John Scott-Railton of Citizen Lab says the effectiveness of such apps was ultimately determined by “human social behaviour and racial and age demographics”.
Apps are of limited utility unless a large percentage of a country’s population downloads them, and even then, the reach of the software is limited to people who own smartphones, which often excluded lower income people, racial minorities and people over 65, he says.
Some surveillance initiatives have also run into organised efforts to rein them in.
In Israel, a group of civil liberties groups went to court in March to block a far-reaching effort by Israel’s internal security agency, the Shin Bet, to track cellphones of Covid-19 patients. The agency uses cellphone location signals of known coronavirus cases and its own vast trove of data to detect users who have been in proximity to an infected person – information health officials use to alert people to self-isolate.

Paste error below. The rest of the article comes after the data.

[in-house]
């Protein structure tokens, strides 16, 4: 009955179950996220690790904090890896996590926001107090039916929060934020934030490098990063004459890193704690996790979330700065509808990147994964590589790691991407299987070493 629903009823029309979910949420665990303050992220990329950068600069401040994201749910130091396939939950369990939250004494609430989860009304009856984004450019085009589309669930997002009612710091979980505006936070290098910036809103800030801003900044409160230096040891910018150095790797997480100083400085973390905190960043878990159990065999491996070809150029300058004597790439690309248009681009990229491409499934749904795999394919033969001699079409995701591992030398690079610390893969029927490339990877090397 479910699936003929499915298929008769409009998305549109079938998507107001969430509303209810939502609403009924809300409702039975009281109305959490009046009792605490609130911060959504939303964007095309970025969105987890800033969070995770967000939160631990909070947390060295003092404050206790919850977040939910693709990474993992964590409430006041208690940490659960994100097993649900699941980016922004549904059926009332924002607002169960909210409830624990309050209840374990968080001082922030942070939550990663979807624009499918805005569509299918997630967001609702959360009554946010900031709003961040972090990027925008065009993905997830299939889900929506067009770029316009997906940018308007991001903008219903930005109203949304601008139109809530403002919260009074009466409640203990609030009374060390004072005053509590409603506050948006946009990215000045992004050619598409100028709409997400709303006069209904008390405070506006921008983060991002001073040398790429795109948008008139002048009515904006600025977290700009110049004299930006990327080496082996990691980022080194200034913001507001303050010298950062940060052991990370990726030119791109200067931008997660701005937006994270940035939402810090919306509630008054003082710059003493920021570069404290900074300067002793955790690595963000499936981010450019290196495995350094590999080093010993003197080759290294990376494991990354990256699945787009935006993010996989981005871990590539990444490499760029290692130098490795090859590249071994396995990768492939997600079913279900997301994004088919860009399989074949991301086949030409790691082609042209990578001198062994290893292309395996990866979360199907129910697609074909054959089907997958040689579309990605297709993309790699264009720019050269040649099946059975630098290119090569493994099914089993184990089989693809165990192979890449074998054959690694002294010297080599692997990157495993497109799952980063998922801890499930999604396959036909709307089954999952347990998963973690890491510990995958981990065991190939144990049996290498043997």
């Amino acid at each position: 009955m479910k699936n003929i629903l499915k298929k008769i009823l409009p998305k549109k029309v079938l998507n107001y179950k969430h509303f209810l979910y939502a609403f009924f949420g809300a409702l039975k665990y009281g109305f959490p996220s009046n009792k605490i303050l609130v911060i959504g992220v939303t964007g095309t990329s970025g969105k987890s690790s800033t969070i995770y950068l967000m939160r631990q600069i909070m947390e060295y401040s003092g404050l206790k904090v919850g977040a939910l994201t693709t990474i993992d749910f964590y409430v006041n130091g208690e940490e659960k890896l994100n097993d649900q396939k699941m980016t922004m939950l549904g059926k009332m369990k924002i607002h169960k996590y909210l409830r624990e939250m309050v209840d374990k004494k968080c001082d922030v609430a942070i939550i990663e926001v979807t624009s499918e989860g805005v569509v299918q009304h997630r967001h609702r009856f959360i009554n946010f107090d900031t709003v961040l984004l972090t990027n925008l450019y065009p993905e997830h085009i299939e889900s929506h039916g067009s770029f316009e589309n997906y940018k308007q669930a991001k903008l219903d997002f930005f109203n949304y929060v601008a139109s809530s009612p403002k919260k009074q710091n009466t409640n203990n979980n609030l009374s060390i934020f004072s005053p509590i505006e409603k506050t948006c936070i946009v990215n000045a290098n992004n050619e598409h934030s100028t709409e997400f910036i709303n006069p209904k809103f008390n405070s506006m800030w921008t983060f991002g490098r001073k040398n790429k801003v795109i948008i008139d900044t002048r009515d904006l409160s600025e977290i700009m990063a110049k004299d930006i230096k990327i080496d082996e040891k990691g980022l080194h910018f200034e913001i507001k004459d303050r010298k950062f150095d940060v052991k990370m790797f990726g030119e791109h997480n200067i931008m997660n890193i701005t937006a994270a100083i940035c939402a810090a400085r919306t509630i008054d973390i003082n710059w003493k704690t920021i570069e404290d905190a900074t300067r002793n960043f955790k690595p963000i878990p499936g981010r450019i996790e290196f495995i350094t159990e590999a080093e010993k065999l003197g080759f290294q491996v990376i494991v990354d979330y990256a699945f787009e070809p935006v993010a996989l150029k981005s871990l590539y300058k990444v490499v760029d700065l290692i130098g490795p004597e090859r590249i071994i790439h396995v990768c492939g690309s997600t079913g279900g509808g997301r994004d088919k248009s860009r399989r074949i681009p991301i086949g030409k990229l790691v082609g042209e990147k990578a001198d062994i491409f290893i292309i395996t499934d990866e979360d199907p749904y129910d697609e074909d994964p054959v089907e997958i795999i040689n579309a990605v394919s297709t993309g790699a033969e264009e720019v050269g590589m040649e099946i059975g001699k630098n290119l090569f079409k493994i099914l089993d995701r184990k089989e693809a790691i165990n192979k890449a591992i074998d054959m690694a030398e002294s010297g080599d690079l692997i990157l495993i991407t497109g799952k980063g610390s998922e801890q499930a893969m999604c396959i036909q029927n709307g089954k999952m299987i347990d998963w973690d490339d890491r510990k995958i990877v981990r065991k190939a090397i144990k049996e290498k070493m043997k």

A fortnight ago, the Israeli Supreme Court ruled that the government tracking would require parliamentary legislation to continue much past the end of April, when the emergency measure was due to expire.
Adalah, the Legal Centre for Arab Minority Rights in Israel, was one of the groups that filed a petition with the high court objecting to the government’s reliance on emergency powers to expand the reach of its security apparatus. “Surveillance violates the constitutional right to privacy and there exist other tools to deal with the coronavirus,” says Suhad Bishara, a lawyer for Adalah.